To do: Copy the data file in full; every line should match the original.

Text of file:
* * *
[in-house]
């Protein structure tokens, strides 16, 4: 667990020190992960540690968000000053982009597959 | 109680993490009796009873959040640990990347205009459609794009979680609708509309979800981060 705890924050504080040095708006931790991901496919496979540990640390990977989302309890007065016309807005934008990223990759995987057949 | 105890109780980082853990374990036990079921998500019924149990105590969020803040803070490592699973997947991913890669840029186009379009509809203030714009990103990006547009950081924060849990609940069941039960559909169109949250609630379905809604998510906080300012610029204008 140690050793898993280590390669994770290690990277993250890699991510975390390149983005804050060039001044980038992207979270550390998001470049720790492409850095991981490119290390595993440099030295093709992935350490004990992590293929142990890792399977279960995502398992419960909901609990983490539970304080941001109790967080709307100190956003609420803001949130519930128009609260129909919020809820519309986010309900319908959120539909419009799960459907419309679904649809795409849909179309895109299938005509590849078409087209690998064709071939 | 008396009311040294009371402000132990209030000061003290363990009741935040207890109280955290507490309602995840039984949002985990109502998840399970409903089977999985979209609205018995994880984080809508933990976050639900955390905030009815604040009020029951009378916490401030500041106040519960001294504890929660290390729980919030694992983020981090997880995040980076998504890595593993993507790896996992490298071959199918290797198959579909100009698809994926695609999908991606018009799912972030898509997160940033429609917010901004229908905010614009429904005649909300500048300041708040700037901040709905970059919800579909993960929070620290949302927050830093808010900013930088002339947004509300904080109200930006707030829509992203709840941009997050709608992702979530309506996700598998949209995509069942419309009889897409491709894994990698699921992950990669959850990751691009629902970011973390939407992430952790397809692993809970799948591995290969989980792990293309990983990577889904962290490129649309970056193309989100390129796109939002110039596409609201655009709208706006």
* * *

[in-house]
């Protein structure tokens, strides 16, 4: 667990020190992960540690968000000053982009597959 | 109680993490009796009873959040640990990347205009459609794009979680609708509309979800981060 705890924050504080040095708006931790991901496919496979540990640390990977989302309890007065016309807005934008990223990759995987057949 | 105890109780980082853990374990036990079921998500019924149990105590969020803040803070490592699973997947991913890669840029186009379009509809203030714009990103990006547009950081924060849990609940069941039960559909169109949250609630379905809604998510906080300012610029204008 140690050793898993280590390669994770290690990277993250890699991510975390390149983005804050060039001044980038992207979270550390998001470049720790492409850095991981490119290390595993440099030295093709992935350490004990992590293929142990890792399977279960995502398992419960909901609990983490539970304080941001109790967080709307100190956003609420803001949130519930128009609260129909919020809820519309986010309900319908959120539909419009799960459907419309679904649809795409849909179309895109299938005509590849078409087209690998064709071939 | 008396009311040294009371402000132990209030000061003290363990009741935040207890109280955290507490309602995840039984949002985990109502998840399970409903089977999985979209609205018995994880984080809508933990976050639900955390905030009815604040009020029951009378916490401030500041106040519960001294504890929660290390729980919030694992983020981090997880995040980076998504890595593993993507790896996992490298071959199918290797198959579909100009698809994926695609999908991606018009799912972030898509997160940033429609917010901004229908905010614009429904005649909300500048300041708040700037901040709905970059919800579909993960929070620290949302927050830093808010900013930088002339947004509300904080109200930006707030829509992203709840941009997050709608992702979530309506996700598998949209995509069942419309009889897409491709894994990698699921992950990669959850990751691009629902970011973390939407992430952790397809692993809970799948591995290969989980792990293309990983990577889904962290490129649309970056193309989100390129796109939002110039596409609201655009709208706006």